“The competition is tough. We knew it was going to be – I don’t think our fleet has ever had as much depth as it has at the moment which is great to see but obviously it just means we’re going to have to battle all the more hard to be up there on the podium, but we feel in a good place.
“It’s a long old week. We’re happy with our start and we’ll see how we progress.”
Eilidh McIntyre, 27, from Hayling Island, Hants, said:
It’s been amazing. I was quite nervous this morning but happy to have pulled it off and feel like I attacked the day like I really wanted to so pleased with that and pleased I took it on.
“You’ve got to enjoy it. We got some wicked waves and they were pretty fun and you’ve just got to take in those moments and enjoy it. I mean it’s racing, it’s what we love to do. So when you get conditions like that it’s just phenomenal.
Luke Patience, 34, from Rhu, Scotland, said:
“We had a fairly severe gear failure that we had to come and check wasn’t about to demast us, but we couldn’t fix it. We were wounded soldiers in the second race, the boat was bleeding and we had to go harder.
“It was mostly ups today though really. We’ve done six beats, we had one that was a bit below par, that we didn’t pull through boats on but goodness, it’s easy to get honed in on one beat that didn’t go as well but we had five good beats. Always good runs. I mean we were on fire today.
“We had to deal with a bit of adversity that others didn’t and that’s sport. Hopefully that’s the bad luck out of the way.
“This will be our last regatta in the 470. It’s a bit emotional, a forced end to the journey and end of an era. We enjoy the big stage, we enjoy the regattas that mean more. So having something like this as the last one together in the 470 is just another bit of fuel in our fire to really go hell for leather. So we’re mad for it and we’ll drop the bow and rip our way around that ocean for the next week.”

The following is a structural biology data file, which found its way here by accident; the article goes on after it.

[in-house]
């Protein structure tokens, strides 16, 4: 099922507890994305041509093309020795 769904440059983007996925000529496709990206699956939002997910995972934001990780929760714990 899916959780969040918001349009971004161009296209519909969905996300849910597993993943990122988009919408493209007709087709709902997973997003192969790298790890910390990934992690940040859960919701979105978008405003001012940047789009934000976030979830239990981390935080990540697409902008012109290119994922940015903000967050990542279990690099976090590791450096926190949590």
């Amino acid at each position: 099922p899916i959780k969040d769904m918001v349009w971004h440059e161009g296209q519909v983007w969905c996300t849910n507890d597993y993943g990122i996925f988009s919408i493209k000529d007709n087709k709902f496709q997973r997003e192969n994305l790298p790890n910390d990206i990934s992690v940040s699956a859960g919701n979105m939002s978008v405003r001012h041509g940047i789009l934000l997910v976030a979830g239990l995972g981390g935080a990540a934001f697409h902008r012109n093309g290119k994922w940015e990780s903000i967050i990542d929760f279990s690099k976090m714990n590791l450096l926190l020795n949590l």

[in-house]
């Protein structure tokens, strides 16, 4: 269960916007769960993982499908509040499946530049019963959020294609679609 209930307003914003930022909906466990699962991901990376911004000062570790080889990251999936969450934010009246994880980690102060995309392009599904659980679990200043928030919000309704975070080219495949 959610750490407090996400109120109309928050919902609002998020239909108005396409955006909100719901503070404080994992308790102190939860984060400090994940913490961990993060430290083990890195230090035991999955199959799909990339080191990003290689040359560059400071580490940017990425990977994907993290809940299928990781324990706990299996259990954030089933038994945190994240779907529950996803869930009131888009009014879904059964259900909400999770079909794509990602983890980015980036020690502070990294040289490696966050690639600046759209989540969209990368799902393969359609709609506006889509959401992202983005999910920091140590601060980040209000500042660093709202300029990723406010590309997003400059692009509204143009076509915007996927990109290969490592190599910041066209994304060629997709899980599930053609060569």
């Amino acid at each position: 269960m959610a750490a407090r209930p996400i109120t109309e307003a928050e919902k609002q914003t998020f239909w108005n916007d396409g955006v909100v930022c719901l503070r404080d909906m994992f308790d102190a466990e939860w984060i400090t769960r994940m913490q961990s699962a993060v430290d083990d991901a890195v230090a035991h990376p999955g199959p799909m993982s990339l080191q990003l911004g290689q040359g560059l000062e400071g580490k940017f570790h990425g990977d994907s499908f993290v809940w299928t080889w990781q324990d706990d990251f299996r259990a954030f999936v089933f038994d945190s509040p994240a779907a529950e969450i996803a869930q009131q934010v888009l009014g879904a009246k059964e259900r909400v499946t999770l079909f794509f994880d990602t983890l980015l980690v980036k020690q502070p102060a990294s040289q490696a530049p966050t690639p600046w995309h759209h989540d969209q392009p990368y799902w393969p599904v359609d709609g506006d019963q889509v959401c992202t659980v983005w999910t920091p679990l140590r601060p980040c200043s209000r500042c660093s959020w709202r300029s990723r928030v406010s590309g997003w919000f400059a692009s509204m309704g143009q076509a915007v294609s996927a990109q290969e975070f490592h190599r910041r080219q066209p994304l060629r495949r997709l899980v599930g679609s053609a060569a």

Chris Grube, 36, from Chester, Cheshire, said:
“Credit to our coach, we made some good gains as well. The boat feels really good, we’re going quick, we really feel confident, we believe in ourselves and we’re excited for what we can do.
“We’re quick, we know we’re quick against the Olympic fleet so that’s one thing we’re going to take confidence from moving forwards. We’re racing well, the communication in the boat is awesome, better than it’s ever been and we’re quite happy.”
John Gimson, 38, from Congleton, Cheshire, said:
“It was wet and wild and right on the limit of the boat so it was good fun. It’s nice to push again after such a long time. Being back racing in the big fleet it’s why we do it, and we love doing it so it was nice to start.
“The Italians are always strong in that condition. I was happy that our training group seemed to be at the front of the fleet a lot of the time, it made us confident in the group we chose to train with for the last year.
“It’s all about chipping away and getting counters. We’d never be ones to say we’ve got this in the bag, but we know we just need to do the details well and chip away.”
Anna Burnet, 28, from Shandon, Scotland, said:
“I was pretty nervous but just really excited to get started, be able to breathe and to get into the normal routine of the sailing and forget about everything else.
“Everyone had the extra year, it’s just about how you used it. I think we used it wisely but because there were no competitions there wasn’t really any opportunity to check in with the rest of the fleet. And for a number of reasons with Brexit and COVID we weren’t able to mix in with other teams, so we were locked in with our own training group of five; the Italians, the Austrians and the Argentinians and I think luckily our group seems to be going quick.”